Study shows viability of underground mining at RHA Tungsten project

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Tawanda Musarurwa

HARARE – Zimbabwe-focused diversified mining group Premier African Minerals says a study from consultant Bara has confirmed that its 49 percent-owned RHA tungsten mine in Zimbabwe has shown that it would be technically viable to restart underground mining.

The RHA Tungsten project is located in an area of historic production – approximately 270km northwest of Bulawayo – that comprises 50 mineral claim blocks, covering 1, 800 hectares, consisting of 10 owned by Premier and 40 which are under option.

Small-scale surface and underground mining was conducted at the site between 1931 and 1979. Total production from the RHA and Tung Mines was 1 247, 65 tonnes of wolframite concentrate, containing 65 percent WO3.

Bara has offered two scenarios – one for an underground restart at 6 000 to 7 000 tonnes per month.

A combined underground and open pit mining to produce 40,000 tonnes per month was the other alternative, but Premier said it is not considering this option at present.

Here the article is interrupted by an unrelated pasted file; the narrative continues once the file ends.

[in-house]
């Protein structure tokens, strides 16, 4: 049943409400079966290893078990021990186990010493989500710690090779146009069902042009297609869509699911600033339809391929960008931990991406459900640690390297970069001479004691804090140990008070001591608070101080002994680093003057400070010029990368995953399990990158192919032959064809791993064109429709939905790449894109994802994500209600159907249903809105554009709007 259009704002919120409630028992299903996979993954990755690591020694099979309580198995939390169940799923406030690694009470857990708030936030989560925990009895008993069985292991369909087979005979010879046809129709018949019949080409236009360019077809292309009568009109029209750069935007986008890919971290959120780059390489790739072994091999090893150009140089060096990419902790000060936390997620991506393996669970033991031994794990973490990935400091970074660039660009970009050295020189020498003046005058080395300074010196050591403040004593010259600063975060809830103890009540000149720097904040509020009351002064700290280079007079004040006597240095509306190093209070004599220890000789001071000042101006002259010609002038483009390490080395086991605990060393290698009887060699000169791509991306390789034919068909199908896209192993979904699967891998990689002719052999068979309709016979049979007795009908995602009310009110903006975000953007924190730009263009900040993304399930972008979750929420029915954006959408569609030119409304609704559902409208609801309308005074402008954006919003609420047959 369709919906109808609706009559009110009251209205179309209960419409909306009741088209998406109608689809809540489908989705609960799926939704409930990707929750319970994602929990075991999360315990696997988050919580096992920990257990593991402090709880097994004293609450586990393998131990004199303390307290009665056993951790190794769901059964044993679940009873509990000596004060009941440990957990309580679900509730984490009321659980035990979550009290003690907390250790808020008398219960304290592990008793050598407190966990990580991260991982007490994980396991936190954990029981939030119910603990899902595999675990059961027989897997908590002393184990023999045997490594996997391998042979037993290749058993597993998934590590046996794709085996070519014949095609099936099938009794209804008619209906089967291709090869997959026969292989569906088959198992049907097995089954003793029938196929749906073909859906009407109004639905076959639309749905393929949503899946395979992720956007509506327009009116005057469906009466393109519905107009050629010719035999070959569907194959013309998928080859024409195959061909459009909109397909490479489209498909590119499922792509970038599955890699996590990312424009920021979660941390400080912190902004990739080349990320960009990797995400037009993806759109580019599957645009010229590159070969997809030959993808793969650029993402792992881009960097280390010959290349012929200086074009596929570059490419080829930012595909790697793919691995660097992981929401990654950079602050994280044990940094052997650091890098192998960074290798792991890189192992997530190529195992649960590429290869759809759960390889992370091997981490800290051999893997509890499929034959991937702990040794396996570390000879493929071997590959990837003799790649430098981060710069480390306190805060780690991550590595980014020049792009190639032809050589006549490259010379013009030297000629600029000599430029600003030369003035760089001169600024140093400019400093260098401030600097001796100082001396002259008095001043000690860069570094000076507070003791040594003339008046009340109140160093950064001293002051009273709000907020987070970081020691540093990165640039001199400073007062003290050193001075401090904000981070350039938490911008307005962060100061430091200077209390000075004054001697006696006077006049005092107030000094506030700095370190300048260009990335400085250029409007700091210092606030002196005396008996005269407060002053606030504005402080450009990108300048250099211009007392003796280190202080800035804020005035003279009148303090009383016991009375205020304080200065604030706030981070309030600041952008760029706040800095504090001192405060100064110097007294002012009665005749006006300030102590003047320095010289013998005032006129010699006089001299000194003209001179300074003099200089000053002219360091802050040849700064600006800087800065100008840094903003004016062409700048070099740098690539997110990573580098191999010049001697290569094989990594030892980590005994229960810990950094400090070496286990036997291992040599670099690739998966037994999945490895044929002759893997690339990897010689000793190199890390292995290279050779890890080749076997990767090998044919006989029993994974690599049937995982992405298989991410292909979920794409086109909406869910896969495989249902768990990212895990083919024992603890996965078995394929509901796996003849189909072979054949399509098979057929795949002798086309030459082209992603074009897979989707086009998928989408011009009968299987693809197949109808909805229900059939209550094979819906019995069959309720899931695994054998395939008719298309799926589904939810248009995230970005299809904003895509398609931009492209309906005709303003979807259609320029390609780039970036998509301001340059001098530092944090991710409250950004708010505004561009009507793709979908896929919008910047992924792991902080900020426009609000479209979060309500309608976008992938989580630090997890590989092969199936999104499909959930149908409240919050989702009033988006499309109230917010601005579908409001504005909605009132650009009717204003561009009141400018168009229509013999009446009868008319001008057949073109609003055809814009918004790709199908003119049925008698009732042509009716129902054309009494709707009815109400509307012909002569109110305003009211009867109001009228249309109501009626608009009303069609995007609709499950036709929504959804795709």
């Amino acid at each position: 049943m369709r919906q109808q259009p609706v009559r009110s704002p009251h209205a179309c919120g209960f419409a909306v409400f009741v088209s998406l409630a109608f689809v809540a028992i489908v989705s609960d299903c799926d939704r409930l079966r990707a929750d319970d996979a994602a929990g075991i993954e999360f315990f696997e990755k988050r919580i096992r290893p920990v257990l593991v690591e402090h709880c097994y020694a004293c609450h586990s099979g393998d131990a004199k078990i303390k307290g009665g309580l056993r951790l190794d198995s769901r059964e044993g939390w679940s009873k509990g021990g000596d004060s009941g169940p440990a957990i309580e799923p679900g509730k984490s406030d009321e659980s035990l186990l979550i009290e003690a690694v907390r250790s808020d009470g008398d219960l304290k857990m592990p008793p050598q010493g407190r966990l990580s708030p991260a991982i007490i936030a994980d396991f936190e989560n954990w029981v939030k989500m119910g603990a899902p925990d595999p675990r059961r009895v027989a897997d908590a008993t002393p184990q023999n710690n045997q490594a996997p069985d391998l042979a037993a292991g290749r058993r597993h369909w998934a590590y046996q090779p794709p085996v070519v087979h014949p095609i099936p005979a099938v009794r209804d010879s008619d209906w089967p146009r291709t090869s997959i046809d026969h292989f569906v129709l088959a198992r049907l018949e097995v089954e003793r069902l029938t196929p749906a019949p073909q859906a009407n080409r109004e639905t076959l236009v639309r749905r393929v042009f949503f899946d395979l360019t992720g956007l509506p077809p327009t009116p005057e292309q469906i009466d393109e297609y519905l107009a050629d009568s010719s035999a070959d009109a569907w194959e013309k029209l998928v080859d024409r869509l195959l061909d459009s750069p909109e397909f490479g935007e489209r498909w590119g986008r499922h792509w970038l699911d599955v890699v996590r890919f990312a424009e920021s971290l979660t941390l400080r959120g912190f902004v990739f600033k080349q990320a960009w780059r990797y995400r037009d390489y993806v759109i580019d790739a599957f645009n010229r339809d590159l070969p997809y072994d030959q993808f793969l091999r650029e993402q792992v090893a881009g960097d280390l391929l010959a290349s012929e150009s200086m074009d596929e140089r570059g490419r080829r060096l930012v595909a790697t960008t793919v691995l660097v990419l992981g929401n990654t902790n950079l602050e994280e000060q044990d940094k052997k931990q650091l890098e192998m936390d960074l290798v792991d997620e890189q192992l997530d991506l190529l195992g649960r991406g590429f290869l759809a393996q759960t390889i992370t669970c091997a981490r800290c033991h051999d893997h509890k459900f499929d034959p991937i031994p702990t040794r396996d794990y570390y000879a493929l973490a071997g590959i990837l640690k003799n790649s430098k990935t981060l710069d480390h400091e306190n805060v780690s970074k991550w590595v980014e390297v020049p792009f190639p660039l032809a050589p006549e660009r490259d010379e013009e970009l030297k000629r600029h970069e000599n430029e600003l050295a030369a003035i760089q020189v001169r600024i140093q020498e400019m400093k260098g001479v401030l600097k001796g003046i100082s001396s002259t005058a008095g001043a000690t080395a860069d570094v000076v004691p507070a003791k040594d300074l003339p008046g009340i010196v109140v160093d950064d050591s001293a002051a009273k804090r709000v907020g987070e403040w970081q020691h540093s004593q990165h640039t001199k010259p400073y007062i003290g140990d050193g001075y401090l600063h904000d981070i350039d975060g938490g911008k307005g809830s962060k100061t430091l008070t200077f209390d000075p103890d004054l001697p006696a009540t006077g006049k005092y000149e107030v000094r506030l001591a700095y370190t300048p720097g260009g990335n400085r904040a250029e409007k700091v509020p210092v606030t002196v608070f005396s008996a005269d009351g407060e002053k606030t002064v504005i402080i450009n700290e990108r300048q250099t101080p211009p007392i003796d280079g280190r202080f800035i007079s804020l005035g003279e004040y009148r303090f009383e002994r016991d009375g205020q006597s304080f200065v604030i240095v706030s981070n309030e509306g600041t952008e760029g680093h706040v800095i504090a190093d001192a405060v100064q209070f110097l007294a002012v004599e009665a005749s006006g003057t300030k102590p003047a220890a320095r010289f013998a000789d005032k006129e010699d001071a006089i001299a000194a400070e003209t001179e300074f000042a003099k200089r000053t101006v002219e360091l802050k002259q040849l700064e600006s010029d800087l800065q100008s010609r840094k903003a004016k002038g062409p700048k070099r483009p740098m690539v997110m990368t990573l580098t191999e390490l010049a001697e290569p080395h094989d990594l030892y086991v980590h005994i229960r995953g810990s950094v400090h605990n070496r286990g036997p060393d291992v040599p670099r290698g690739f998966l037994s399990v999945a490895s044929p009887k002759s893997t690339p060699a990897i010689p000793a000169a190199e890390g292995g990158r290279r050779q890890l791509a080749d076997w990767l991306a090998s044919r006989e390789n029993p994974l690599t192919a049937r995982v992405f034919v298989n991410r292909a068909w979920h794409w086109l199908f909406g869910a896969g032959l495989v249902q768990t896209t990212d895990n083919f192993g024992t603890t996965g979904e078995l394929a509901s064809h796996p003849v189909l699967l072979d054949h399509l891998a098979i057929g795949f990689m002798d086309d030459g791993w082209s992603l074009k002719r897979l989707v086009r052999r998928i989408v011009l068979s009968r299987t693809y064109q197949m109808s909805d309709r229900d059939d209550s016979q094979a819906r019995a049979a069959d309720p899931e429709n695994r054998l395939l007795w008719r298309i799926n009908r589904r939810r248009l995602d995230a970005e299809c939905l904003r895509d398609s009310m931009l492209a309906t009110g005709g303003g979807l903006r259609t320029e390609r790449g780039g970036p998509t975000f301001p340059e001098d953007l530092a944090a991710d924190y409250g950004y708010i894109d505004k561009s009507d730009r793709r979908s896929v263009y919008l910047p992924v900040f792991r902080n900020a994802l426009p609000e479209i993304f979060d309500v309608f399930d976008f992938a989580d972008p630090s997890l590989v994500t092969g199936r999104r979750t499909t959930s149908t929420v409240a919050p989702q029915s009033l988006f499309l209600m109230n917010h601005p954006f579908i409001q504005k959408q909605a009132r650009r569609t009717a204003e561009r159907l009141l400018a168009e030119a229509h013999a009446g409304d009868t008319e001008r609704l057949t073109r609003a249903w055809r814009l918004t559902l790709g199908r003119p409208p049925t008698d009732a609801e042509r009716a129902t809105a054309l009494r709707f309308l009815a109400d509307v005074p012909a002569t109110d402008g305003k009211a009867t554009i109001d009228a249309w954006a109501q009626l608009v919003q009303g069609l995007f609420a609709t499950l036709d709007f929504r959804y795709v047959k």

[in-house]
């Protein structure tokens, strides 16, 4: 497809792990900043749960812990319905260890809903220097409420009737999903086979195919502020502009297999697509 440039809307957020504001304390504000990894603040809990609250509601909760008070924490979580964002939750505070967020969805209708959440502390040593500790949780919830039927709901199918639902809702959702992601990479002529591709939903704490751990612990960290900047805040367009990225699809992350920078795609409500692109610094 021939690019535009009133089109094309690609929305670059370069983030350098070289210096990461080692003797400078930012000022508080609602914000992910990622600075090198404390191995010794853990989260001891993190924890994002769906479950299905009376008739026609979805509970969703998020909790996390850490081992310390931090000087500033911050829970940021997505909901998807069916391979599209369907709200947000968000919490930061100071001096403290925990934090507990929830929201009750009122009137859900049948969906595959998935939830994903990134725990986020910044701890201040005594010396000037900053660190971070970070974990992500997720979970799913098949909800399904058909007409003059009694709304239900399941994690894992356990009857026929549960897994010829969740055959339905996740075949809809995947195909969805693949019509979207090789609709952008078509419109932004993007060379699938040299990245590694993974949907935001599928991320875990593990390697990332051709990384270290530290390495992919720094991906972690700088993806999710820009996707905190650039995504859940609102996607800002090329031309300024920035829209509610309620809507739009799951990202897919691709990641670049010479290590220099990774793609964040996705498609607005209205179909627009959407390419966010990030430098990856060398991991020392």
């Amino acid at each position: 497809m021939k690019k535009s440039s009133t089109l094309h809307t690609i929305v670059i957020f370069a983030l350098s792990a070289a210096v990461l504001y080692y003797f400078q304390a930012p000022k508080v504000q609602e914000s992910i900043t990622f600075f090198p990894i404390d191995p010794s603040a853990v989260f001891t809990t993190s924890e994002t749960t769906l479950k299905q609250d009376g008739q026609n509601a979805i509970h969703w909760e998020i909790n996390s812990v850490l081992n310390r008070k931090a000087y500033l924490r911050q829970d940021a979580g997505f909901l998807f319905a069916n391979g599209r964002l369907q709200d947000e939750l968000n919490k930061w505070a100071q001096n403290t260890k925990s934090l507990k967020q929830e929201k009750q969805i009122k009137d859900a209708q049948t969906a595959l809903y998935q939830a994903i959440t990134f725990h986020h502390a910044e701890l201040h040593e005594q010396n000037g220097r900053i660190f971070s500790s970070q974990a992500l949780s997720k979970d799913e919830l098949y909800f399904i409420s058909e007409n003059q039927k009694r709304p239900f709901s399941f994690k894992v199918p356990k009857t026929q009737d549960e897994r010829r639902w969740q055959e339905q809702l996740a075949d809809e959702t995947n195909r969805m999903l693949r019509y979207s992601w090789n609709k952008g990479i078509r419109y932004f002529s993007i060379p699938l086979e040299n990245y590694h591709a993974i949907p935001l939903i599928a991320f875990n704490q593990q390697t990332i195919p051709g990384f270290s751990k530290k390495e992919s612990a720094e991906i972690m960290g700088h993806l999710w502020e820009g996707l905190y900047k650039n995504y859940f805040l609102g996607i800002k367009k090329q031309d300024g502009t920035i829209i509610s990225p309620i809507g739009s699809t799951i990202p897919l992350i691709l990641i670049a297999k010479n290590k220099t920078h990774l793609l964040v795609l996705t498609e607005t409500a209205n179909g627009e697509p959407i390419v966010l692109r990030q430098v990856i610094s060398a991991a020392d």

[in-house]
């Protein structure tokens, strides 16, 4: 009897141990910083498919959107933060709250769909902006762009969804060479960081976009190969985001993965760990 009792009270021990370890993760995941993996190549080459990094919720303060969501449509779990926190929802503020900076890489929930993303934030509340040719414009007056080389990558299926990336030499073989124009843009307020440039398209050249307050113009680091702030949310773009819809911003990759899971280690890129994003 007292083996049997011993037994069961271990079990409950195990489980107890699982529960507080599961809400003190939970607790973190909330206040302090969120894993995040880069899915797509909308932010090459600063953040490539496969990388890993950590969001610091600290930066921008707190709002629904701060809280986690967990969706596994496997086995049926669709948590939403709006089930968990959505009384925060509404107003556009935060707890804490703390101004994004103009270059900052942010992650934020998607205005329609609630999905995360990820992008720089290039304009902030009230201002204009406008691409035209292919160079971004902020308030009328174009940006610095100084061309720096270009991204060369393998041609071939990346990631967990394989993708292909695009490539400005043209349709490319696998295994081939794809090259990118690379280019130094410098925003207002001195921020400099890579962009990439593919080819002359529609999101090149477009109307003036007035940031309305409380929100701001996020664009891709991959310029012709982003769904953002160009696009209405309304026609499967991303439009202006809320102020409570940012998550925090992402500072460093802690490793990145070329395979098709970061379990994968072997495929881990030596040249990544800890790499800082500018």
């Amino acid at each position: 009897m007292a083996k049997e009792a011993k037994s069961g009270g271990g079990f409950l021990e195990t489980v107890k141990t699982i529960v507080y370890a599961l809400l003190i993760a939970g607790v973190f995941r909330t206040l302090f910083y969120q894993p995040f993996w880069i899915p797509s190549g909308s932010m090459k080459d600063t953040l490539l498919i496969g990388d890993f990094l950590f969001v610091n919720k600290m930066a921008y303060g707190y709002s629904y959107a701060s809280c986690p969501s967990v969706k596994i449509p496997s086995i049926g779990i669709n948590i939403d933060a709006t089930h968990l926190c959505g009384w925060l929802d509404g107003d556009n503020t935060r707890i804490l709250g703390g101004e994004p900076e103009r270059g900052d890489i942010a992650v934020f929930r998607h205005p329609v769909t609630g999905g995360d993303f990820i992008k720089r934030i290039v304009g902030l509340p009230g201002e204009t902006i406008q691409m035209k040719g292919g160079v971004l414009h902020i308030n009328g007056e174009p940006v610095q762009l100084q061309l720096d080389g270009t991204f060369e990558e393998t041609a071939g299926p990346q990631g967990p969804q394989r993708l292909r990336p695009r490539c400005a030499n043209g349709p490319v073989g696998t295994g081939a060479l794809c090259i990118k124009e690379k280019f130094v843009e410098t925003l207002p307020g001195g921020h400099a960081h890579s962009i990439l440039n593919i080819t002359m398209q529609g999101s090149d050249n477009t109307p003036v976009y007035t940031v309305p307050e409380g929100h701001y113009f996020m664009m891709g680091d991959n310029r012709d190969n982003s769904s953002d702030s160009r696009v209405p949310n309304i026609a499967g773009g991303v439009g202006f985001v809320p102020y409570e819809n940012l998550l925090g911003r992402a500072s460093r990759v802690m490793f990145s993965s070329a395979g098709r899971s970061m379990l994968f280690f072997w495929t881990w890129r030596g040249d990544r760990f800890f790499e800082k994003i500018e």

Re-starting the underground operation will cost US$1,06 million, said Bara, with a peak cash requirement of US$1,66 million in month four, after which the mine starts to generate cash.

The analysis was based on a net 65 percent of a tungsten price of US$300 per mtu.

The current spot price is US$275-290 per mtu.

Only fifteen months was modelled as the results of drilling underway will determine the future development plans said Premier.

In respect of the development, Premier African Minerals CEO George Roach, Premier said:

“This technical and economic assessment of RHA demonstrates a technically viable restart basis for the project.”

Shallow drilling at RHA, meanwhile, has indicated multiple instances of wolframite at commercial grades plus visible copper mineralisation in the same ore bodies.

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